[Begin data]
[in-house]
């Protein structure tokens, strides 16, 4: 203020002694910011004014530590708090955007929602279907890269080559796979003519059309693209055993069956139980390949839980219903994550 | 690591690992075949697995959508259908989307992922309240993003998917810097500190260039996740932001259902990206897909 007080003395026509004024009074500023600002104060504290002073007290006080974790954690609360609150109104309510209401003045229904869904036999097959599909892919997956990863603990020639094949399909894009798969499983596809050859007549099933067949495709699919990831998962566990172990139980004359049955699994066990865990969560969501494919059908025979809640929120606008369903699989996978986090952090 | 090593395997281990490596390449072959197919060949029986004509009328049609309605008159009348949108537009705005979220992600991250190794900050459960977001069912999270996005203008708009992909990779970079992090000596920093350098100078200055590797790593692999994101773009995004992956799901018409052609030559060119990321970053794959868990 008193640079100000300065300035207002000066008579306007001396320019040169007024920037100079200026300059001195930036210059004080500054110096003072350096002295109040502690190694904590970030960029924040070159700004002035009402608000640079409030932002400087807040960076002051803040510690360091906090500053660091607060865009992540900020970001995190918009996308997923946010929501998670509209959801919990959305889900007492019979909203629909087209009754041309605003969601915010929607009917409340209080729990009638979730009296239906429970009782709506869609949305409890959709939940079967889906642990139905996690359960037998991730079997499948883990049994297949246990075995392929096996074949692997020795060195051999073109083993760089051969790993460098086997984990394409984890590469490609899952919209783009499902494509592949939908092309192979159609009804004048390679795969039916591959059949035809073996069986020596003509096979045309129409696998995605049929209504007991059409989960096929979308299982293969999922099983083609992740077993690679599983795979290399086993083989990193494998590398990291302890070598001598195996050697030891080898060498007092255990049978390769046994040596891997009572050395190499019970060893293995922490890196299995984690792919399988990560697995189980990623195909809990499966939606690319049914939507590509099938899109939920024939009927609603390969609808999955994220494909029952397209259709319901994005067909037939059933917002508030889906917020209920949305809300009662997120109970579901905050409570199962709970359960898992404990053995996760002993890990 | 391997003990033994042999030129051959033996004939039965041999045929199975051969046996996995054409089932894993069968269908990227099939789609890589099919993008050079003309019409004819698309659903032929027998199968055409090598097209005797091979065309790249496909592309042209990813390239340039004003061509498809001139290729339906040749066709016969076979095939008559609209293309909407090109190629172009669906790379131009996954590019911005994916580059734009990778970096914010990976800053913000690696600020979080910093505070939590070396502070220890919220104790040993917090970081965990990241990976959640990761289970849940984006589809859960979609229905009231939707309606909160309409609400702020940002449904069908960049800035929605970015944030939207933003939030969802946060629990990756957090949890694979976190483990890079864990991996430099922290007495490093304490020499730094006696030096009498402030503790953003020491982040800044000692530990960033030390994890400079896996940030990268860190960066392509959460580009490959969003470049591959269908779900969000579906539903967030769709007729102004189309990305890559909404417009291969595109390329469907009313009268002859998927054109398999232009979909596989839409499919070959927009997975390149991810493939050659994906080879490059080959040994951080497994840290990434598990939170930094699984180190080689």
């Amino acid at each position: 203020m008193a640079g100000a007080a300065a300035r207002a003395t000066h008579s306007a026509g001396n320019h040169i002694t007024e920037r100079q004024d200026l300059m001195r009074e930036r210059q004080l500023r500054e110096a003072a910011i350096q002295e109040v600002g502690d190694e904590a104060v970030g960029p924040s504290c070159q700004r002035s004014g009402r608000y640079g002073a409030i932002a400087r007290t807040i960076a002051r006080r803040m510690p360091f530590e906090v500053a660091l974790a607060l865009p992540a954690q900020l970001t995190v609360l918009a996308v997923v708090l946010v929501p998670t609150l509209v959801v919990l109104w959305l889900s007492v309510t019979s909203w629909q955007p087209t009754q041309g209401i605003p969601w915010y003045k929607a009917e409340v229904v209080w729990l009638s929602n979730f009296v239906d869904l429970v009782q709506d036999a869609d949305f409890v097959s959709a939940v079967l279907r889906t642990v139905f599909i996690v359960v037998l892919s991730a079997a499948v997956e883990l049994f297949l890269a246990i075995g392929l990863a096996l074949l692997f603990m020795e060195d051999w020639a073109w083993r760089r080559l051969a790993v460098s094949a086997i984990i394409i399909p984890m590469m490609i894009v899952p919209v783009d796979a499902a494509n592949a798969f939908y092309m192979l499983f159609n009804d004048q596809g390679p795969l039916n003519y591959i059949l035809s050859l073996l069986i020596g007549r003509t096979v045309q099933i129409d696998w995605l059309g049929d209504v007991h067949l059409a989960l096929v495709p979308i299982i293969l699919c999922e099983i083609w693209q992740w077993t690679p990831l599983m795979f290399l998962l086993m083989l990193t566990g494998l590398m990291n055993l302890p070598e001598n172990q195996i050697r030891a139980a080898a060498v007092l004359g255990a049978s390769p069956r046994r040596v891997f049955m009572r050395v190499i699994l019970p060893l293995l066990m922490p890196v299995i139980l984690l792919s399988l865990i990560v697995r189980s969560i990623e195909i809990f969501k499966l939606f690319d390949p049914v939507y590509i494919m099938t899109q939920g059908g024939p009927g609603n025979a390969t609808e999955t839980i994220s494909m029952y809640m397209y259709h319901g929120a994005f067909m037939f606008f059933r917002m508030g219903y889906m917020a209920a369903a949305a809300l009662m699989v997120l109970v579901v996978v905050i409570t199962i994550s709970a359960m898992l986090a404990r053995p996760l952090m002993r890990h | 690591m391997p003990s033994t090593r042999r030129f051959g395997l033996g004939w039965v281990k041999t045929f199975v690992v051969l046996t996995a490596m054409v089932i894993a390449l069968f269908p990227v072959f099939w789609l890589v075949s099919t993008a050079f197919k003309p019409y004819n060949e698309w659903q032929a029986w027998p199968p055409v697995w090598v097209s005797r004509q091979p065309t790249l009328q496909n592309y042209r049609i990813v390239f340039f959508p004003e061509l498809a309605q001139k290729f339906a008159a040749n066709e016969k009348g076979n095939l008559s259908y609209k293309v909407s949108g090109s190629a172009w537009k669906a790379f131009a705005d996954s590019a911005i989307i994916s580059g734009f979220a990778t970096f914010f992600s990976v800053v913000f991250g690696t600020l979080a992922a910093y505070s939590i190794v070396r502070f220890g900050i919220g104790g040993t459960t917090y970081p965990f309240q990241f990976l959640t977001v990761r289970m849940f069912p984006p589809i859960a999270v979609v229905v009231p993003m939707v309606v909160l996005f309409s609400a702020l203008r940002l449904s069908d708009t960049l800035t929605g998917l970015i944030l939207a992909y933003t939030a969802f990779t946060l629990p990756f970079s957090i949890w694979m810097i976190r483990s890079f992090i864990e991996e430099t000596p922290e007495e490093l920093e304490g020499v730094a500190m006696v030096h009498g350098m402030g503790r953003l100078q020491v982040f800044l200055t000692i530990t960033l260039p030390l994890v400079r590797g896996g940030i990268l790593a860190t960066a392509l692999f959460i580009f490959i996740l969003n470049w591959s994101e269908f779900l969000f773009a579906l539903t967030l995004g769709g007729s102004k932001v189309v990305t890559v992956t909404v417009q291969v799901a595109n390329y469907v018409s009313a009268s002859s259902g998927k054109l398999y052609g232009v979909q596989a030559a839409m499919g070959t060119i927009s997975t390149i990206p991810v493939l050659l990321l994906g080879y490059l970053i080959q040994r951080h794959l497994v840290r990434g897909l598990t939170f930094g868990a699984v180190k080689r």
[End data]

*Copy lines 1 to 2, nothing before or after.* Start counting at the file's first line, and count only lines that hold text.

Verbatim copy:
[in-house]
């Protein structure tokens, strides 16, 4: 203020002694910011004014530590708090955007929602279907890269080559796979003519059309693209055993069956139980390949839980219903994550 | 690591690992075949697995959508259908989307992922309240993003998917810097500190260039996740932001259902990206897909 007080003395026509004024009074500023600002104060504290002073007290006080974790954690609360609150109104309510209401003045229904869904036999097959599909892919997956990863603990020639094949399909894009798969499983596809050859007549099933067949495709699919990831998962566990172990139980004359049955699994066990865990969560969501494919059908025979809640929120606008369903699989996978986090952090 | 090593395997281990490596390449072959197919060949029986004509009328049609309605008159009348949108537009705005979220992600991250190794900050459960977001069912999270996005203008708009992909990779970079992090000596920093350098100078200055590797790593692999994101773009995004992956799901018409052609030559060119990321970053794959868990 008193640079100000300065300035207002000066008579306007001396320019040169007024920037100079200026300059001195930036210059004080500054110096003072350096002295109040502690190694904590970030960029924040070159700004002035009402608000640079409030932002400087807040960076002051803040510690360091906090500053660091607060865009992540900020970001995190918009996308997923946010929501998670509209959801919990959305889900007492019979909203629909087209009754041309605003969601915010929607009917409340209080729990009638979730009296239906429970009782709506869609949305409890959709939940079967889906642990139905996690359960037998991730079997499948883990049994297949246990075995392929096996074949692997020795060195051999073109083993760089051969790993460098086997984990394409984890590469490609899952919209783009499902494509592949939908092309192979159609009804004048390679795969039916591959059949035809073996069986020596003509096979045309129409696998995605049929209504007991059409989960096929979308299982293969999922099983083609992740077993690679599983795979290399086993083989990193494998590398990291302890070598001598195996050697030891080898060498007092255990049978390769046994040596891997009572050395190499019970060893293995922490890196299995984690792919399988990560697995189980990623195909809990499966939606690319049914939507590509099938899109939920024939009927609603390969609808999955994220494909029952397209259709319901994005067909037939059933917002508030889906917020209920949305809300009662997120109970579901905050409570199962709970359960898992404990053995996760002993890990 | 391997003990033994042999030129051959033996004939039965041999045929199975051969046996996995054409089932894993069968269908990227099939789609890589099919993008050079003309019409004819698309659903032929027998199968055409090598097209005797091979065309790249496909592309042209990813390239340039004003061509498809001139290729339906040749066709016969076979095939008559609209293309909407090109190629172009669906790379131009996954590019911005994916580059734009990778970096914010990976800053913000690696600020979080910093505070939590070396502070220890919220104790040993917090970081965990990241990976959640990761289970849940984006589809859960979609229905009231939707309606909160309409609400702020940002449904069908960049800035929605970015944030939207933003939030969802946060629990990756957090949890694979976190483990890079864990991996430099922290007495490093304490020499730094006696030096009498402030503790953003020491982040800044000692530990960033030390994890400079896996940030990268860190960066392509959460580009490959969003470049591959269908779900969000579906539903967030769709007729102004189309990305890559909404417009291969595109390329469907009313009268002859998927054109398999232009979909596989839409499919070959927009997975390149991810493939050659994906080879490059080959040994951080497994840290990434598990939170930094699984180190080689």